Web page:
“It’s nothing new that small nations heavily dependent on fisheries have a proportionally larger share than bigger countries,” he said, pointing out that many of the EU’s 500 million citizens live in landlocked countries, with only the United Kingdom and Ireland sharing the relevant coast and commercial interest in mackerel. “We should, rather, look at dependence on fisheries and the geographical location,” he said, to gauge whether quota numbers are appropriate.
Along those lines, Iceland was outraged by the EU-Norwegian announcement last week that together they would take in 583,882 tons — or 90 percent — of the mackerel TAC in 2011. That would leave all of 62,118 tons to be shared between Iceland and the Faroe Islands to stay within the amount considered sustainable.
“Obviously, these parties have disregarded the legitimate interests of the other coastal states, Iceland and the Faroe Islands, and of Russia,” Iceland’s fisheries ministry said Monday in a statement. “The quota decision of the EU and Norway is in fact a decision that the total mackerel fishery next year will exceed the recommended total allowable catch and these parties bear full responsibility for that.”
The statement proceeded to announce that Iceland will raise its quota from 130,000 to 146,818 tons next year.
Stevenson sees an ulterior motive in the Icelandic government’s actions. The current administration has applied for EU membership, which is not supported by the majority of the population, nor even by all the cabinet ministers, who come from different parties. One who openly opposes joining is Fisheries Minister Jan Bjarnason.
Stevenson said he suspects the government coalition wants to give up the fight for EU accession and the fishing dispute provides it a handy excuse.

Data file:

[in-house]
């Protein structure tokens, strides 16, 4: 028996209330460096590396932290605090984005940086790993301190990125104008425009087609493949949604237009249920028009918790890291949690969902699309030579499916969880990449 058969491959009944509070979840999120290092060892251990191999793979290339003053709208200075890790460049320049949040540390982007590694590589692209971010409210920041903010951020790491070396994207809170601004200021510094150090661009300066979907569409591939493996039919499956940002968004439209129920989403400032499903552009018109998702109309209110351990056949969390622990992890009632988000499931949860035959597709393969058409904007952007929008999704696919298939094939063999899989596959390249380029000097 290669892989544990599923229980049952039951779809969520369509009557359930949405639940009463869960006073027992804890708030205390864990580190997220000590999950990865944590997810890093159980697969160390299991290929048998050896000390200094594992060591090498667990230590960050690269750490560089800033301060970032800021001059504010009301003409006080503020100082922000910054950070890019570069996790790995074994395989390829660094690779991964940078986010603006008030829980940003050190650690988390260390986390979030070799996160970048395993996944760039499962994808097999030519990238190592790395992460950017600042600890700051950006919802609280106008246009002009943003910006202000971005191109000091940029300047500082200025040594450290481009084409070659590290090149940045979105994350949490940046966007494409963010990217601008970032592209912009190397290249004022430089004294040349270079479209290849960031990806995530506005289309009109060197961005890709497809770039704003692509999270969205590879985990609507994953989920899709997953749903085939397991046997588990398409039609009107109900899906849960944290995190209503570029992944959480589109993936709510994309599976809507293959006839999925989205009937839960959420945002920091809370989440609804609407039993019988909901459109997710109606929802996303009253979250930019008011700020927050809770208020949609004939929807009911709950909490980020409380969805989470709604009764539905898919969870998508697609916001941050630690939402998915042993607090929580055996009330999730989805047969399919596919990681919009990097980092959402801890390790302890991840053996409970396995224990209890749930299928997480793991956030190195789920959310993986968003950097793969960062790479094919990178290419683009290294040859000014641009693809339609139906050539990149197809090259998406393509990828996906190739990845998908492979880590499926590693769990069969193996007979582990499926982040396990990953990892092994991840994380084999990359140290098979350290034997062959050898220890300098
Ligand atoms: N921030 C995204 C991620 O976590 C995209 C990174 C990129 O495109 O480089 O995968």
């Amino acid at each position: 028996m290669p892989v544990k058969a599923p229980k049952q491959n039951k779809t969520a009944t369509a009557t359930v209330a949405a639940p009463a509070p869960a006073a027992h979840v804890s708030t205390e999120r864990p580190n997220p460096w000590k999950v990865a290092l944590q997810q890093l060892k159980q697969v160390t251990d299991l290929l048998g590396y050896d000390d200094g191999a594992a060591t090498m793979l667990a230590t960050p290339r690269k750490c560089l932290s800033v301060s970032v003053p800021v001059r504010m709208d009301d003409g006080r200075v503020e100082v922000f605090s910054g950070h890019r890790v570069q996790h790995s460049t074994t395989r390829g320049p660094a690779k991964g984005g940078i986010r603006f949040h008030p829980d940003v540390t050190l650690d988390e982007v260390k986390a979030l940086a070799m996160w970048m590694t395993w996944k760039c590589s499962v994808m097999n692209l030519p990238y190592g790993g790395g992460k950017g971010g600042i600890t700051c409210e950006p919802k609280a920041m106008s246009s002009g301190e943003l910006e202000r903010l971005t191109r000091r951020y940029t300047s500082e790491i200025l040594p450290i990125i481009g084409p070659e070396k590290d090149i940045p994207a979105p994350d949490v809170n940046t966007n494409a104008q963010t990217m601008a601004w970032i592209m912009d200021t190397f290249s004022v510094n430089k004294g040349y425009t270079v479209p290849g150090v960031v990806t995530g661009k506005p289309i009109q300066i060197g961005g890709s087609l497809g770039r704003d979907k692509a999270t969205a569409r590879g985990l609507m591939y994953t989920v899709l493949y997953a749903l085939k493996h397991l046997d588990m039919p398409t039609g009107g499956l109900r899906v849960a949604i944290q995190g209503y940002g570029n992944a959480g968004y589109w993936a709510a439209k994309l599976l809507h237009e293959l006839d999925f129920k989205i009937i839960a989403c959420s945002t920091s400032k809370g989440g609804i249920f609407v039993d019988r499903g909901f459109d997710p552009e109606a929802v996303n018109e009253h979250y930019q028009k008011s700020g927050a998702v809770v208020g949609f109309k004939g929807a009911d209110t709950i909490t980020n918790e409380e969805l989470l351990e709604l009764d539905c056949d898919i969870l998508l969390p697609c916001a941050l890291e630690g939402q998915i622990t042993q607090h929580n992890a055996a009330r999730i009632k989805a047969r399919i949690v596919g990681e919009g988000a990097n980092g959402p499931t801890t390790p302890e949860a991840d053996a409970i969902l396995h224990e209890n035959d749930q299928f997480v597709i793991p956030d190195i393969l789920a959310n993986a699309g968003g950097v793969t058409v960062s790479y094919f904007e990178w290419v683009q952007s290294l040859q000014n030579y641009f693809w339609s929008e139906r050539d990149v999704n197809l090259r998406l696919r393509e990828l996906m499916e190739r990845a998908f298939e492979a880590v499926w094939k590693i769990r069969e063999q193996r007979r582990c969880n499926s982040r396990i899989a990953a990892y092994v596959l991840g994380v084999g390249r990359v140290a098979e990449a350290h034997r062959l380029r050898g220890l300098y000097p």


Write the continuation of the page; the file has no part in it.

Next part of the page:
“The government wants to get itself off a difficult hook,” he said. “They are trying to provoke the EU into blocking them.”
Heidar rejects that theory. “EU accession has no effect on this issue whatsoever in Iceland,” he said. “We are dealing with this as a fisheries issue.”
Icelandic political journalist and commentator Johann Hauksson doesn’t think either of those scenarios adequately describe the complicated situation. Explaining that fishing is a “patriotic, national” issue in Iceland, Hauksson said Prime Minister Johanna Sigurdardottir must try to support both the fishing industry and her own party’s desire to become an EU member — while convincing a skeptical public that joining the bloc is in its interest.
He explained that Sigurdardottir is trying to convince citizens that if Iceland were inside the EU, Brussels would be fighting against Norway instead. While Iceland would then have to share in the EU portion of the annual quota, “Iceland’s sovereignty over its fishing grounds would probably not be questioned.” So the prime minister must perform a balancing act “to keep Brussels calm and not disrupt the accession negotiations or provoke sanctions, and to support Bjarnason’s mackerel quota at the same time,” Hauksson said.
But Brussels doesn’t appear to be giving Sigurdardottir any slack. EU Enlargement Commissioner Stefan Fule, backed by Damanaki and Trade Commissioner Karel de Gucht, sent a letter to Reykjavik months ago warning that its attitude on mackerel would be weighed heavily when it comes to membership.